But in the vacuum left by the feckless lassitude of the U.S. and Western Europe, the Chinese have overplayed their hand in Burma and virtually been expelled, and in the China Sea they have brought together a tightening coalition of India (now under the most impressive and sensibly purposeful leader in its post-British history, Narendra Modi), Abe’s rearming Japan, Indonesia under its reform president-elect (Joko Widodo), the Philippines, Vietnam, South Korea, Thailand, Malaysia, and Australia (now led by the strongest leader of the traditional Anglo-Saxon countries, Tony Abbott). As those countries, which are collectively 20 percent more populous and have a substantially larger collective GDP than China, spontaneously counteract Chinese friskiness, an unimaginably benign scenario is unfolding in the Middle East. Beneath the near-hysteria about 20,000 to 30,000 Islamic State fanatics, the West has won the bounce. The 900-pound gorilla in the room in the Middle East for 90 years, Egypt’s Muslim Brotherhood, fumbled its way out of popularity and power and we dodged that bullet; and the Saudis, who have done much that has made it hard for us to like them and are a model of illiberal government, have become so exasperated with the antics of Iran in Syria, Yemen, Lebanon, and Gaza, and with Russian meddling in the region, that they have sharply increased oil production. This, coupled with rising American production and the long-expected decline in Chinese oil imports as that country’s economic growth has slowed (despite the deafening decades-long alarm of those who thought the Chinese progress to headship of the world on a quick march was inexorable), has lowered the world oil price, from $100 per barrel to around $80. The Saudis can continue this to $50 without serious inconvenience to themselves, but Iran and Russia will be in financial extremis anywhere below $70.
The Saudi oil-price offensive is the chief explanation for Russia’s sudden retreat from the Ukrainian border, and if Iran does not mend its ways, its economic condition will, in Hillary Clinton’s infamous threat, become “crippling” after all. This development coincides with the United States’s quiet strengthening of Israel’s ability to destroy the Iranian nuclear program from the air, on the condition that no such attack can be undertaken without American agreement (giving Washington plausible deniability). Such an Israeli strike would be greeted with relief, if mutedly, by the Turks, Saudis, and Egyptians, as the Jewish state would have done the world’s dirty work for it again. Turkey, though it should be advised that it is close to expulsion from NATO because of its adversarial behavior, has lightly supported the anti-Assad and anti-extremist forces in Syria. In the Middle East as in the Far East, the correlation of regional forces is realigning in terms that are convenient for the West. The Russian de-escalation of the Ukrainian crisis, under the Saudi pressure on oil prices, after completely outmaneuvering the Americans and Germans, is a bonus. It is a little like the Saudi-generated rollback of oil prices to squeeze the USSR in the mid Eighties, after the Reagan administration sold Saudi Arabia AWACS air-defense aircraft.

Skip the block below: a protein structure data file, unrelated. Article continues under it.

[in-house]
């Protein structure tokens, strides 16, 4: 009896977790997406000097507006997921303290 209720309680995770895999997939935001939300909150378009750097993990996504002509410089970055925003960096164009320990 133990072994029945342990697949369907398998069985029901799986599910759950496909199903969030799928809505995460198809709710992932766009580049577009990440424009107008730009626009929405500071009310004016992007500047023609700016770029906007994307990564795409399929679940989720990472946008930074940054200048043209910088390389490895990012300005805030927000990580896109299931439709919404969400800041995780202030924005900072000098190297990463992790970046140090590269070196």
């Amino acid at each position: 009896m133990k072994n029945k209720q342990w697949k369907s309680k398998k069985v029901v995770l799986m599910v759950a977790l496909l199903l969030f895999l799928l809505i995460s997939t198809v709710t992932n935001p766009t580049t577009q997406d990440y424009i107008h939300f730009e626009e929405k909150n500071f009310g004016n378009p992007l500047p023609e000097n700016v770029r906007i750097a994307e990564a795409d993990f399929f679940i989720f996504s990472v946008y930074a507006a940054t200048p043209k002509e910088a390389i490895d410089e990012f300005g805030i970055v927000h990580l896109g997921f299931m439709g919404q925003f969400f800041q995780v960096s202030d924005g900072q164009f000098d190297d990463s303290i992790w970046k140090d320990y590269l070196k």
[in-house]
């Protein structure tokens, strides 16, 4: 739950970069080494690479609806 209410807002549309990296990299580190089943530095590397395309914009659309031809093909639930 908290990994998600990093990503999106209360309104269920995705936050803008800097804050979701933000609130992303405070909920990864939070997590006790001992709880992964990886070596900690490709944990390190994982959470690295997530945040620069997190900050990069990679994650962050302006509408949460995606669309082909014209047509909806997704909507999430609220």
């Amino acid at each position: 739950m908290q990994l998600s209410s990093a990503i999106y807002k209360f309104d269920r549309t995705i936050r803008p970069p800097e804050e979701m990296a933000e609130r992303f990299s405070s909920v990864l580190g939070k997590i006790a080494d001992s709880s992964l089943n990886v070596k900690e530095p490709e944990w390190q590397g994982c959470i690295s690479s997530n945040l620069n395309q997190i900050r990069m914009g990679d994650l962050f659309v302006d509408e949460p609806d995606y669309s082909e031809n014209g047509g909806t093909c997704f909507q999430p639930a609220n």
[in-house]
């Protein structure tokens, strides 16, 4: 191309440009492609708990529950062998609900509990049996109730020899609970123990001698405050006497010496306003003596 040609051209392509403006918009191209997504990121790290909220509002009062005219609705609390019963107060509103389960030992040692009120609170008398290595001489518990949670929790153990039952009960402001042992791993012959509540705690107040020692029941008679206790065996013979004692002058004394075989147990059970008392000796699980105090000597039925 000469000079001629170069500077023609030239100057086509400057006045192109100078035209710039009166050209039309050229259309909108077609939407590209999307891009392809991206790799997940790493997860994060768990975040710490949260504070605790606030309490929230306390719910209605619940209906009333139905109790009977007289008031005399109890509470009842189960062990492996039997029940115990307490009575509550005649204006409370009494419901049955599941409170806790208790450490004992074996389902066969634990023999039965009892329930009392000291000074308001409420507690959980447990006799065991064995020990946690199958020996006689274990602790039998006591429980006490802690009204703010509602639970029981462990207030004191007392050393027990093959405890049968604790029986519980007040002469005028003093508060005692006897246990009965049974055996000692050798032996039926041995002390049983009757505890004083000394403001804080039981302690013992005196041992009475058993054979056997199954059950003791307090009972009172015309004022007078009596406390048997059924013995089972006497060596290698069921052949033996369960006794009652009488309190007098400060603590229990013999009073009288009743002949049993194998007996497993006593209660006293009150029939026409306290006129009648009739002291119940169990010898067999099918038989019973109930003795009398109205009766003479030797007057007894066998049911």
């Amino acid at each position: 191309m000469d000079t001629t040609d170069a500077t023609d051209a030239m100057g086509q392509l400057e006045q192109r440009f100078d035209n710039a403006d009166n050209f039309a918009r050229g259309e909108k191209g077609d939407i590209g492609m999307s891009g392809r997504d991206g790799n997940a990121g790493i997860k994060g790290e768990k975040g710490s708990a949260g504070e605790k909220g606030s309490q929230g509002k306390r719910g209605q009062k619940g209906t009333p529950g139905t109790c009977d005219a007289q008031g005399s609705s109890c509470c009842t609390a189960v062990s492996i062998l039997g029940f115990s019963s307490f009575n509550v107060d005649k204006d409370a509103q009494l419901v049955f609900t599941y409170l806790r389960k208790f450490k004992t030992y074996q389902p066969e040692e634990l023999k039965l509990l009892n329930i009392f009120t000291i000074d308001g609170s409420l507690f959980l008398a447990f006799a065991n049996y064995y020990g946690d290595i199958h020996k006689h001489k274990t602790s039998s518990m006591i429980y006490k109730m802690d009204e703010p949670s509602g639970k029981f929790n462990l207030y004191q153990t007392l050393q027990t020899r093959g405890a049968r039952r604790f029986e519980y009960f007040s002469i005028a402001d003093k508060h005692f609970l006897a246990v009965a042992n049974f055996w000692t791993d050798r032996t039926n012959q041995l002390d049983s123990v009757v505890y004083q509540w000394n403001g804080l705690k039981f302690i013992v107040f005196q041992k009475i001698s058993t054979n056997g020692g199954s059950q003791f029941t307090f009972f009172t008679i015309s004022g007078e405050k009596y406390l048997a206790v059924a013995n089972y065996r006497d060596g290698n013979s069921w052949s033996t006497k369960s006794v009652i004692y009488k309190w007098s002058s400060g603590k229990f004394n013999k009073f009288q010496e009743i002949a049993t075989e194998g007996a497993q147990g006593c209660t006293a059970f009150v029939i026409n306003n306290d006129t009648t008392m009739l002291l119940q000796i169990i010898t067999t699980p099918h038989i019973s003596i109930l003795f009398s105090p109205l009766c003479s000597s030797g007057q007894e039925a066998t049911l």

It is right that these regions should sort themselves out. It all could have been faster, less suspenseful, and more gratifying to the West if our own statesmen could claim any contribution to this dénouement (though Obama may deserve credit for helping to enable Israel opposite Iran, after long restraining and harassing that country). The contemptible defeatism of the Pentagon and the State Department over the heroic Kurdish defense of the Syrian town of Khobani is a particular contrast with the bold conduct of indigenous ISIS opponents. Let no one now doubt the occurrence of miracles: As our official statesmanlike aptitudes fled, fortune astonishingly appeared, clad mainly in the distinct apparel of the House of Saud. Americans may have more blessings than they imagined to keep in mind this Thanksgiving, even if their own leadership is not among them.
— Conrad Black is the author of Franklin Delano Roosevelt: Champion of Freedom, Richard M. Nixon: A Life in Full, A Matter of Principle, and Flight of the Eagle: The Grand Strategies That Brought America from Colonial Dependence to World Leadership. He can be reached at firstname.lastname@example.org.